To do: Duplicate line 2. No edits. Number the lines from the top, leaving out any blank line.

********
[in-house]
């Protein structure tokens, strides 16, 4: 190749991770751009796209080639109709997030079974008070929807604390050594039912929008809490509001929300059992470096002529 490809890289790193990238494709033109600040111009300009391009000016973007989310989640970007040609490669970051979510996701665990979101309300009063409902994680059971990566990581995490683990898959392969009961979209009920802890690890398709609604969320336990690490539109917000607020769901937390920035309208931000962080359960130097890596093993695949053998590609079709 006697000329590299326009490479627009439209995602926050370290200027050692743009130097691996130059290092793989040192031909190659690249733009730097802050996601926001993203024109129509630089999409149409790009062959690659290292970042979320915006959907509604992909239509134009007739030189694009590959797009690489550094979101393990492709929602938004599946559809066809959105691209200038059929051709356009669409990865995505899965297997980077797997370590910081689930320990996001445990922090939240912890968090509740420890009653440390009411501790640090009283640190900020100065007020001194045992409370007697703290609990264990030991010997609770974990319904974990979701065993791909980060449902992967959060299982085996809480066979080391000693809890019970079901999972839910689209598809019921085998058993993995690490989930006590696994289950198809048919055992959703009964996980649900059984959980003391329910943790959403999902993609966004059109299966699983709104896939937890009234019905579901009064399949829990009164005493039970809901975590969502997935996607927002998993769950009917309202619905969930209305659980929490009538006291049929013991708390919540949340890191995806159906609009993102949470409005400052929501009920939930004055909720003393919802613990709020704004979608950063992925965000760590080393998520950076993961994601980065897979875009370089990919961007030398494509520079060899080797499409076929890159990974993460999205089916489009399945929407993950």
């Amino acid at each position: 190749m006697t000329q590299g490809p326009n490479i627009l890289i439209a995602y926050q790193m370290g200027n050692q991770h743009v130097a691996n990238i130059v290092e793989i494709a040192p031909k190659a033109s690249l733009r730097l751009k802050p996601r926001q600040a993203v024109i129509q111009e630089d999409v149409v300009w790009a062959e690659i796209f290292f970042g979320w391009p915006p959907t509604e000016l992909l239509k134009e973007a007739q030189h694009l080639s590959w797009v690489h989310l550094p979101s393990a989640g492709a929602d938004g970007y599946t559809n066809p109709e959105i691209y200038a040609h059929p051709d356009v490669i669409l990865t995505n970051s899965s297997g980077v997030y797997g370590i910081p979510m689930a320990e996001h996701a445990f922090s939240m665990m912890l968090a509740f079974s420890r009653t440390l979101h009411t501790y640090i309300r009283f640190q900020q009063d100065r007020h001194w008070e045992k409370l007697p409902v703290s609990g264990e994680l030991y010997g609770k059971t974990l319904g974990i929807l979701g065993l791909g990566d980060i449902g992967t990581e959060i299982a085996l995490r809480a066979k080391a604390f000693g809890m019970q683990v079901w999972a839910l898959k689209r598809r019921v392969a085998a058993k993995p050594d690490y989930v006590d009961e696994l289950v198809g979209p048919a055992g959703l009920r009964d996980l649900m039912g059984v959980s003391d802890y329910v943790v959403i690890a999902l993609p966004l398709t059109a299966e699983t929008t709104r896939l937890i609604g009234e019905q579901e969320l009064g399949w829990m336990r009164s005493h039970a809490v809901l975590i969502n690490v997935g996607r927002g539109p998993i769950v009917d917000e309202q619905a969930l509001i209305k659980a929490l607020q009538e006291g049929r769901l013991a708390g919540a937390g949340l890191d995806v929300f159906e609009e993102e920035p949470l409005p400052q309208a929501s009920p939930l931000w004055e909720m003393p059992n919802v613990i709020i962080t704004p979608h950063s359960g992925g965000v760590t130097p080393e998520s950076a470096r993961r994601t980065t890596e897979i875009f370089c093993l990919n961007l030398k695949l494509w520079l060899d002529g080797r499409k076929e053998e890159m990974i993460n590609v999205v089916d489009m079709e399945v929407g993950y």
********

């Protein structure tokens, strides 16, 4: 190749991770751009796209080639109709997030079974008070929807604390050594039912929008809490509001929300059992470096002529 490809890289790193990238494709033109600040111009300009391009000016973007989310989640970007040609490669970051979510996701665990979101309300009063409902994680059971990566990581995490683990898959392969009961979209009920802890690890398709609604969320336990690490539109917000607020769901937390920035309208931000962080359960130097890596093993695949053998590609079709 006697000329590299326009490479627009439209995602926050370290200027050692743009130097691996130059290092793989040192031909190659690249733009730097802050996601926001993203024109129509630089999409149409790009062959690659290292970042979320915006959907509604992909239509134009007739030189694009590959797009690489550094979101393990492709929602938004599946559809066809959105691209200038059929051709356009669409990865995505899965297997980077797997370590910081689930320990996001445990922090939240912890968090509740420890009653440390009411501790640090009283640190900020100065007020001194045992409370007697703290609990264990030991010997609770974990319904974990979701065993791909980060449902992967959060299982085996809480066979080391000693809890019970079901999972839910689209598809019921085998058993993995690490989930006590696994289950198809048919055992959703009964996980649900059984959980003391329910943790959403999902993609966004059109299966699983709104896939937890009234019905579901009064399949829990009164005493039970809901975590969502997935996607927002998993769950009917309202619905969930209305659980929490009538006291049929013991708390919540949340890191995806159906609009993102949470409005400052929501009920939930004055909720003393919802613990709020704004979608950063992925965000760590080393998520950076993961994601980065897979875009370089990919961007030398494509520079060899080797499409076929890159990974993460999205089916489009399945929407993950």